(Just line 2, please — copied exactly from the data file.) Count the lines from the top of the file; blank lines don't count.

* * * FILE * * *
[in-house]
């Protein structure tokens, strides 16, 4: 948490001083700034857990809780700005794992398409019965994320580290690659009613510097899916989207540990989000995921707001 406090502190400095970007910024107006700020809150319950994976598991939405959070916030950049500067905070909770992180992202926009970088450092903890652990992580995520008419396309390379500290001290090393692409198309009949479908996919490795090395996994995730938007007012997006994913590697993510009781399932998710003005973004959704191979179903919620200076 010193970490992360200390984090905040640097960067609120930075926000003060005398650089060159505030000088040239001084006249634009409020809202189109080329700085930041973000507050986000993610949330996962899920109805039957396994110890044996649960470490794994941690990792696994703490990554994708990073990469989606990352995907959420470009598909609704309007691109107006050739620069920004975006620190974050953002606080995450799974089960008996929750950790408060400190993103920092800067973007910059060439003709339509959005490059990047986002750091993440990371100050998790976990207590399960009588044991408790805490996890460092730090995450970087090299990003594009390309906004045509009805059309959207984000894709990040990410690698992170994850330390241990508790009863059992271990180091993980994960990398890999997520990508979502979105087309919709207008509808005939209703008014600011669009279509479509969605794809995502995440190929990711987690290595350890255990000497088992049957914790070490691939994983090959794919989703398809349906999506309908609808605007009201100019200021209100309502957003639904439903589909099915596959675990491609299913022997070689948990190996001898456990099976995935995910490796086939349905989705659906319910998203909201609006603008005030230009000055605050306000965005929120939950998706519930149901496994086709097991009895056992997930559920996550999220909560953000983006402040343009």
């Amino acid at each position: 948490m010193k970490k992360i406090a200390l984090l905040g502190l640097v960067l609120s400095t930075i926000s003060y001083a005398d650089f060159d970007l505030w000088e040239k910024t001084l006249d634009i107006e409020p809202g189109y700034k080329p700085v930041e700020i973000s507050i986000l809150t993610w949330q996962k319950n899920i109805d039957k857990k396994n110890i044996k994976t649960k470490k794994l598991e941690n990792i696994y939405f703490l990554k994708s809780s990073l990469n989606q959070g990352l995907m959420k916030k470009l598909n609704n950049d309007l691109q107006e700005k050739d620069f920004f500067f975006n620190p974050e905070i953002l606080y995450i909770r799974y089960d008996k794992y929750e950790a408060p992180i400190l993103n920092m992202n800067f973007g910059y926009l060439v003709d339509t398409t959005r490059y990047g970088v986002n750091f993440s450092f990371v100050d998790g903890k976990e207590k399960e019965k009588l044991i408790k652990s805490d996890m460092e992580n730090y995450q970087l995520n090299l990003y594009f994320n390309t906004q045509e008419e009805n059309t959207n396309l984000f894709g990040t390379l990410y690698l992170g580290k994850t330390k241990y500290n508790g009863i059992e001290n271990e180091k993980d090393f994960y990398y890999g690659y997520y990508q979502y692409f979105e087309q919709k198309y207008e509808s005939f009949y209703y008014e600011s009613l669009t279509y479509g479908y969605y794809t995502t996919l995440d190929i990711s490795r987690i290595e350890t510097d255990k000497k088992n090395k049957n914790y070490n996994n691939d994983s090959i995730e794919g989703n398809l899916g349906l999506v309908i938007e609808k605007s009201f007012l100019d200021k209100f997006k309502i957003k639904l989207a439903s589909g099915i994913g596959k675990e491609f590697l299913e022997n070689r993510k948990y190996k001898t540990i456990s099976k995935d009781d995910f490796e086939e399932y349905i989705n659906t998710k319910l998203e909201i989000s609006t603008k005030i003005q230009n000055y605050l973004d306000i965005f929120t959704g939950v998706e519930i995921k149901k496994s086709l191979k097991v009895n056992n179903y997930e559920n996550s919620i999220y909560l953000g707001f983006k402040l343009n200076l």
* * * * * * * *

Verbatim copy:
């Protein structure tokens, strides 16, 4: 948490001083700034857990809780700005794992398409019965994320580290690659009613510097899916989207540990989000995921707001 406090502190400095970007910024107006700020809150319950994976598991939405959070916030950049500067905070909770992180992202926009970088450092903890652990992580995520008419396309390379500290001290090393692409198309009949479908996919490795090395996994995730938007007012997006994913590697993510009781399932998710003005973004959704191979179903919620200076 010193970490992360200390984090905040640097960067609120930075926000003060005398650089060159505030000088040239001084006249634009409020809202189109080329700085930041973000507050986000993610949330996962899920109805039957396994110890044996649960470490794994941690990792696994703490990554994708990073990469989606990352995907959420470009598909609704309007691109107006050739620069920004975006620190974050953002606080995450799974089960008996929750950790408060400190993103920092800067973007910059060439003709339509959005490059990047986002750091993440990371100050998790976990207590399960009588044991408790805490996890460092730090995450970087090299990003594009390309906004045509009805059309959207984000894709990040990410690698992170994850330390241990508790009863059992271990180091993980994960990398890999997520990508979502979105087309919709207008509808005939209703008014600011669009279509479509969605794809995502995440190929990711987690290595350890255990000497088992049957914790070490691939994983090959794919989703398809349906999506309908609808605007009201100019200021209100309502957003639904439903589909099915596959675990491609299913022997070689948990190996001898456990099976995935995910490796086939349905989705659906319910998203909201609006603008005030230009000055605050306000965005929120939950998706519930149901496994086709097991009895056992997930559920996550999220909560953000983006402040343009």